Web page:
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Member of Military Families Speak Out:
"They're asking our kids to fight and die"

September 19, 2003 | Page 5

LOU PLUMMER served in the North Carolina National Guard for six years. Today, he is an antiwar activist and member of Military Families Speak Out. His son Drew has served in the Navy since June 2001 and is currently stationed aboard the USS Dwight D. Eisenhower. In March, Drew spoke out against the war on Iraq at a peace vigil in Fayetteville, N.C.--and was charged by the Navy for making "disloyal statements." After an Associated Press reporter threatened to write a story about the incident, Drew was let off with a slap on the wrist. Lou Plummer spoke with Socialist Worker's JULIE SOUTHERLAND and CATHERINE GEARY.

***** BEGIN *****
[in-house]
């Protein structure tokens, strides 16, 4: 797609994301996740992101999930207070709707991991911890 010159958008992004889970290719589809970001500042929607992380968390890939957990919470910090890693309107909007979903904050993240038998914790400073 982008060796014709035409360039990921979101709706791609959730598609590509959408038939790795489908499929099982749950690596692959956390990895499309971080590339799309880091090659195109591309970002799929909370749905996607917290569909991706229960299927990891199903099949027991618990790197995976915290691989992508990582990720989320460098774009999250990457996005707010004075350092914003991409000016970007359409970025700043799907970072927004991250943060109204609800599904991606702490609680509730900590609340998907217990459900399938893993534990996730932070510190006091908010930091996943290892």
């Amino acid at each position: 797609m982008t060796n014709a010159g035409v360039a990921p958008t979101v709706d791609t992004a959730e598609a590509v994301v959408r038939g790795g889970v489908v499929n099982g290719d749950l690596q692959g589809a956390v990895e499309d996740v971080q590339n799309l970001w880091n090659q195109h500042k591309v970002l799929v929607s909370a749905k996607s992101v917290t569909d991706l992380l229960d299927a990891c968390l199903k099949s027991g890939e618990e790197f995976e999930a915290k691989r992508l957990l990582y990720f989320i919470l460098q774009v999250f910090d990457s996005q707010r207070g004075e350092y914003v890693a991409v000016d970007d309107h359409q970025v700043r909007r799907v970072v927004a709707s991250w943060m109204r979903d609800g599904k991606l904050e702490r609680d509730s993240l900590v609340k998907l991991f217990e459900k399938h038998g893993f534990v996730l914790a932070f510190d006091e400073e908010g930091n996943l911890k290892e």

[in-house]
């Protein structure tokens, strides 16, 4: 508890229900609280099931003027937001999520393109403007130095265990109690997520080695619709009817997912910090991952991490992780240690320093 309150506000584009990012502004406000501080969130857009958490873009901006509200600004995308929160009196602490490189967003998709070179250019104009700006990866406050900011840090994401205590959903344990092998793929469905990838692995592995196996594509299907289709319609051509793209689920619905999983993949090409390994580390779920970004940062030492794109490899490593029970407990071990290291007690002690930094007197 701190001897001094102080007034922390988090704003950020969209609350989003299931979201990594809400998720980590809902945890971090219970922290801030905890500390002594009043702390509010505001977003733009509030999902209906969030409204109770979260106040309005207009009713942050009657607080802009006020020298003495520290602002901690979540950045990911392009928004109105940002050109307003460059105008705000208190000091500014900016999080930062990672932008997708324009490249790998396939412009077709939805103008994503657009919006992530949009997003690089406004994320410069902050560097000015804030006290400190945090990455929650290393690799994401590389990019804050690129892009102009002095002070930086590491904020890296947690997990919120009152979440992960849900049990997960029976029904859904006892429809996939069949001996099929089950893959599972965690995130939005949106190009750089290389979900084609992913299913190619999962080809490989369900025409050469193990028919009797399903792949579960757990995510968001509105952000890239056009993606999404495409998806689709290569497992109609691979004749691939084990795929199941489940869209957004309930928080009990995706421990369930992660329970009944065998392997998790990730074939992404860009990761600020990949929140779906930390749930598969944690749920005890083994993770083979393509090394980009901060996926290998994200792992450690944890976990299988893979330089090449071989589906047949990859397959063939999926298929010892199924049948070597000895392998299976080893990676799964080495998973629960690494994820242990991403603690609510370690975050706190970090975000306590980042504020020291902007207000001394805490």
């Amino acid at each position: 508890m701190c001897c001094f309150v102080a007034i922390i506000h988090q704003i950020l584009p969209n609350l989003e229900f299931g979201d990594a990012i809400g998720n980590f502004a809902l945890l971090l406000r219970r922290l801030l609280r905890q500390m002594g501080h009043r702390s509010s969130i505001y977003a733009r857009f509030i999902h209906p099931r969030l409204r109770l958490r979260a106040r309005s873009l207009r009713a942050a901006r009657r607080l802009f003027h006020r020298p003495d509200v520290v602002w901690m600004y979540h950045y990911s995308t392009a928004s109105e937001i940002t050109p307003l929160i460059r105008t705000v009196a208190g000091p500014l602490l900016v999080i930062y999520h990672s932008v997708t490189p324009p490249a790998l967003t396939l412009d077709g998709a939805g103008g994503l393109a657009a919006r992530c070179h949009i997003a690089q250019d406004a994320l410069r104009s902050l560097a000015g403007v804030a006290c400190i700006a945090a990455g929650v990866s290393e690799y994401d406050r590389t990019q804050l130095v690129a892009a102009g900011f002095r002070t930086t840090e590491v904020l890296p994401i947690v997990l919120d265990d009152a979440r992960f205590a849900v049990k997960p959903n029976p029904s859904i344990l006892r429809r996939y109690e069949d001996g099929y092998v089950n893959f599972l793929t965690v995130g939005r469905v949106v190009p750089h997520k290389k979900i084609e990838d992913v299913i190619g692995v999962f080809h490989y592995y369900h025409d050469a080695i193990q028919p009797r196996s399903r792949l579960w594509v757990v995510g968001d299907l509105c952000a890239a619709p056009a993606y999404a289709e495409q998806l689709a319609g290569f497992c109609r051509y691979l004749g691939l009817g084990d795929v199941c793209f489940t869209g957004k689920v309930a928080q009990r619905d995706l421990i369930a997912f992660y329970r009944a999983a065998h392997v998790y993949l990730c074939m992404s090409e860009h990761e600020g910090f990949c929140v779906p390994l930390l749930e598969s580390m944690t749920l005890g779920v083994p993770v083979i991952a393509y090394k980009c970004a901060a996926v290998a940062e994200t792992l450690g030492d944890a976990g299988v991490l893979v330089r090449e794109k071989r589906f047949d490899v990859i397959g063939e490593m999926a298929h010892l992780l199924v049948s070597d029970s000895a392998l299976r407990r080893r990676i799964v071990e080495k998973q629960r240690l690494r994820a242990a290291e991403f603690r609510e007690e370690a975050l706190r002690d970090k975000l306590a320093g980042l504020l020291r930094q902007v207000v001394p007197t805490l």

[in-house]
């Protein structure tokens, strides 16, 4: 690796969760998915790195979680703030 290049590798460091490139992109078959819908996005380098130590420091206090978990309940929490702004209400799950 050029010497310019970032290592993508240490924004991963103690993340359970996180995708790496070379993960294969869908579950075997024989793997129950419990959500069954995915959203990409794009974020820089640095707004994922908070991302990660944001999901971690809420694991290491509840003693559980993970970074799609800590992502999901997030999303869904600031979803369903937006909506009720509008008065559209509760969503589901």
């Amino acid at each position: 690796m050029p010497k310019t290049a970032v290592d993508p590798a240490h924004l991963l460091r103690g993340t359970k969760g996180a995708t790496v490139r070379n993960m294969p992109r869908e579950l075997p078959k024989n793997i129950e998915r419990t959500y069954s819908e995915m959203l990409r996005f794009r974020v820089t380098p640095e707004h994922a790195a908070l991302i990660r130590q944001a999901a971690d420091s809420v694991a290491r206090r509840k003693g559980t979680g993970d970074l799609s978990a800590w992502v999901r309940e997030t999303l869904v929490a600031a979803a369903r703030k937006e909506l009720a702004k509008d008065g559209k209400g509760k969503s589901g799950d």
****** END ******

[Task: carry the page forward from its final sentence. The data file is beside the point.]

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YOU COME from a military background. How did you become an antiwar activist?

I'M NOT a pacifist. For example, the American Civil War was a war that couldn't be avoided, and had I placed myself in that historical situation, then I would have been willing to fight to end slavery.

I joined the military as a 17-year-old whose dad and grandfather had done the same thing and felt the family pressure. Plus, coming from a working-class family, this was my opportunity to make money and go to college, so that's what I did.

During the entire time that I was in the military, I didn't really disagree with its mission. After I left the military, I went to work at a correctional office. Working in the prison system, I became politically awake and realized that the government does lie, the government enforces racist policies, and that woke me up to activism.

My son joined the military when he was 17, which meant that I had to sign the papers for him to actually be able to enlist. That was his decision--he did it with an informed mind, so I let him do it.

On the other hand, there's a place in the military for people to speak out, and my son has done that since he's been in the service. He's gotten in trouble for doing it. I'm proud of him for doing that. It's not like my son is "defending our country." My son is organizing GIs.